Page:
national board chair of the Council on American-Islamic Relations
In the wake of Friday’s attacks in Paris, governors of at least 27 U.S. states have said they will not accept Syrian refugees. A Syrian passport which appears to be fake was found near the body of one of the Paris attackers, whose fingerprints matched someone who passed through Greece and the Balkans. But all the attackers identified so far are European nationals. The Obama administration has said it still plans to accept Syrian refugees, noting they are intensely vetted. We get reaction from Roula Allouch, national board chair of the Council on American-Islamic Relations.
AMY GOODMAN: In the wake of Friday’s attacks in Paris, governors of at least 27 U.S. states have said they won’t accept Syrian refugees. A Syrian passport which appears to be fake was found near the body of one of the Paris attackers, whose fingerprints match someone who passed through Greece and the Balkans. But all the attackers identified so far are European nationals. The Obama administration said it still plans to accept Syrian refugees, noting they’re intensely vetted. Only about 1,500 Syrian refugees have been resettled in the United States since the Syrian conflict began in 2011.
We’re joined right now by Roula Allouch, who is the national board chair of CAIR. That’s the Council on American-Islamic Relations.
Can you respond to this growing number of governors throughout the United States who are saying no to refugees?
ROULA ALLOUCH: Yeah, first, if I may, I’d like to offer my condolences to the previous guest, my fellow guest on today’s show, for her loss and for her family, and my thoughts and prayers are with her. But I also commend her for her courage in speaking in support of humanity, and also offer condolences to the people of Paris and France and all those who are victimized by these horrific acts.
Certainly, we see these governors coming out and speaking out against having refugees from Syria come and find refuge in the United States. And truly, this is a really disturbing situation. These refugees are people that are fleeing from the very same horrific acts that took place, that we have condemned and seen in Paris and Beirut and other places. They’re people that are fleeing war and persecution. And it’s really disturbing and very un-American for these governors to be saying that we, as the United States, wouldn’t offer a place of refuge and a place of safety and security for people that have been suffering from horrific acts for many, many years now.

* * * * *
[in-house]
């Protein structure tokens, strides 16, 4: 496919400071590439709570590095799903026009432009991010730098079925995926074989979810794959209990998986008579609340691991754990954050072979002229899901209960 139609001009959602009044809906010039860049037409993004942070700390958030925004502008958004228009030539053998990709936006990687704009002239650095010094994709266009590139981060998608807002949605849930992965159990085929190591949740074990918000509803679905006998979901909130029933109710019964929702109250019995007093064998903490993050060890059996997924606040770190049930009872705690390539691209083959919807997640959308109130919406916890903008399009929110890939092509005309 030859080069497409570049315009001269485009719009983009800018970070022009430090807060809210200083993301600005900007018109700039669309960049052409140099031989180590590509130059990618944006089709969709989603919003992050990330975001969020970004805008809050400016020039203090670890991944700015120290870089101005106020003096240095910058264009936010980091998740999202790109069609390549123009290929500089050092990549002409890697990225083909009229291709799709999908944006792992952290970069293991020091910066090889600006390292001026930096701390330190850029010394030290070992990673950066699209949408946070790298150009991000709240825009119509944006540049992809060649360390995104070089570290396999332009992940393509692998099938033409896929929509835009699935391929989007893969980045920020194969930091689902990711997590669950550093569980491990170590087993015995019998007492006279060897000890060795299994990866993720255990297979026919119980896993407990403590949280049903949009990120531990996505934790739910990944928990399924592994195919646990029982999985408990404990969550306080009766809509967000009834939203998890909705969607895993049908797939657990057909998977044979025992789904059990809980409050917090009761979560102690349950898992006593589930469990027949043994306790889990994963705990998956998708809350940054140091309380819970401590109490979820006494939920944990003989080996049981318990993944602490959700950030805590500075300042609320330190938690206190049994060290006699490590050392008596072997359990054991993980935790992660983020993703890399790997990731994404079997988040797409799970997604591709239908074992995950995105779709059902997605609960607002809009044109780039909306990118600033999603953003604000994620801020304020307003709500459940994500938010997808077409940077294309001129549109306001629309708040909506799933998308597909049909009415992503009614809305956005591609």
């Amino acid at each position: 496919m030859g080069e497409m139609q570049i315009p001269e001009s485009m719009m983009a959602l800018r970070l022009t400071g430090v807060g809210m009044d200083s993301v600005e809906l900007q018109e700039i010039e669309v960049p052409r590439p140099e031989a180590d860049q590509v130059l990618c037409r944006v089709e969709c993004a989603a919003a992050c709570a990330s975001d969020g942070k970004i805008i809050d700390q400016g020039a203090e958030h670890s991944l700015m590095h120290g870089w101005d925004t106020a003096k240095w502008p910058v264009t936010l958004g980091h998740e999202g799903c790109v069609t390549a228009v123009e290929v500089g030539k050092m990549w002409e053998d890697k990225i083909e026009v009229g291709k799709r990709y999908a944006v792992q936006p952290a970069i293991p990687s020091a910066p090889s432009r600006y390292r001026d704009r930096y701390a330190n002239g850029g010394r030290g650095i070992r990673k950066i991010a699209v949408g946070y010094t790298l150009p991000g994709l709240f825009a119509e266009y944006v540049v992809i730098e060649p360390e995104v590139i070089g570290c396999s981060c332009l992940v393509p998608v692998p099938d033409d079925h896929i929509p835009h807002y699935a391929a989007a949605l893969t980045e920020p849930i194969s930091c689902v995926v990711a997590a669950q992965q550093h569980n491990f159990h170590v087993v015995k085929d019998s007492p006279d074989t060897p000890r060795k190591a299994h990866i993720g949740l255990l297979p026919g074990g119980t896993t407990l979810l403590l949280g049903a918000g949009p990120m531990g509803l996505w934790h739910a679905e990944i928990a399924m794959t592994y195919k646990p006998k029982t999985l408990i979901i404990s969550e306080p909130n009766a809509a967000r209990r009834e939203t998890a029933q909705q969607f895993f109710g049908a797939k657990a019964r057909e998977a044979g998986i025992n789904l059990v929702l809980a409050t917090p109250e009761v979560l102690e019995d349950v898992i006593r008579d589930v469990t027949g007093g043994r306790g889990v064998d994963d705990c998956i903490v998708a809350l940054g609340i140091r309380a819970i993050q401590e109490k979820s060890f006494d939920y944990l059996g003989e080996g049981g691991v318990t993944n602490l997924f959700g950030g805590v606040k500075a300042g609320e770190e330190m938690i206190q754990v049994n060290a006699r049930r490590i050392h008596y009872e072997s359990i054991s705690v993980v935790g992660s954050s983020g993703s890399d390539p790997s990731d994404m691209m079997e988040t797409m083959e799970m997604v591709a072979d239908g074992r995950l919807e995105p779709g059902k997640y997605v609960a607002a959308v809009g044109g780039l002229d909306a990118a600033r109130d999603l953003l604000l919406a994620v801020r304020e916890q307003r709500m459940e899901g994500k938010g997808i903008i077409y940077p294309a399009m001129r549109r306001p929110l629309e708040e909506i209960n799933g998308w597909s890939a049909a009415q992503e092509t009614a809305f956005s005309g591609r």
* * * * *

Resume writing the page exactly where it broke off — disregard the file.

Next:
AMY GOODMAN: I want to turn to Alabama Governor Robert Bentley.
ROULA ALLOUCH: OK.
MARTIN SCHNITZLER: —old or a hundred. I’m over your [bleep]. The whole country is. Check out Facebook. Check out postings. This—
AMY GOODMAN: We want to turn to—we want to turn to one of the governors who has spoken out against having refugees. This is Alabama Governor Robert Bentley.
GOV. ROBERT BENTLEY: And I think the thing that I want to do as governor is to make sure the people of Alabama are safe. And if there is any—if there’s even the slightest risk that the people who are coming in from Syria are not the types of people that we would want them to be, then we can’t take that chance.
AMY GOODMAN: Not every governor is saying that, however. A growing number of governors are saying they want to accept—they don’t want to accept Syrian refugees, but Vermont Governor Peter Shumlin said Syrian refugees are welcome in Vermont.
GOV. PETER SHUMLIN: And I think that the governors who are taking those actions are standing—stomping on the qualities that make America great, which is reaching out to folks when they’re in trouble and offering them help, not hurting them.
AMY GOODMAN: Roula Allouch, your response?
ROULA ALLOUCH: Yeah, sure. I mean, I commend the governor of Vermont and welcome the remarks by President Obama in saying that despite the concerns that have been expressed by many, that we will continue to welcome these refugees in, and second what was said by the government of Vermont: The United States of America has always been a place that is seen as a beacon of light and hope for immigrants. We’ve got the Statue of Liberty that stands as a symbol of that for our nation, and we’ve got American values and principles that say that we will welcome people in. And, you know, we say, "Give us your hungry, your poor." And we will be a place for security and safety for people that are fleeing horrible places and places where they’re suffering from horrific atrocities. And that’s exactly what the Syrian people are experiencing today.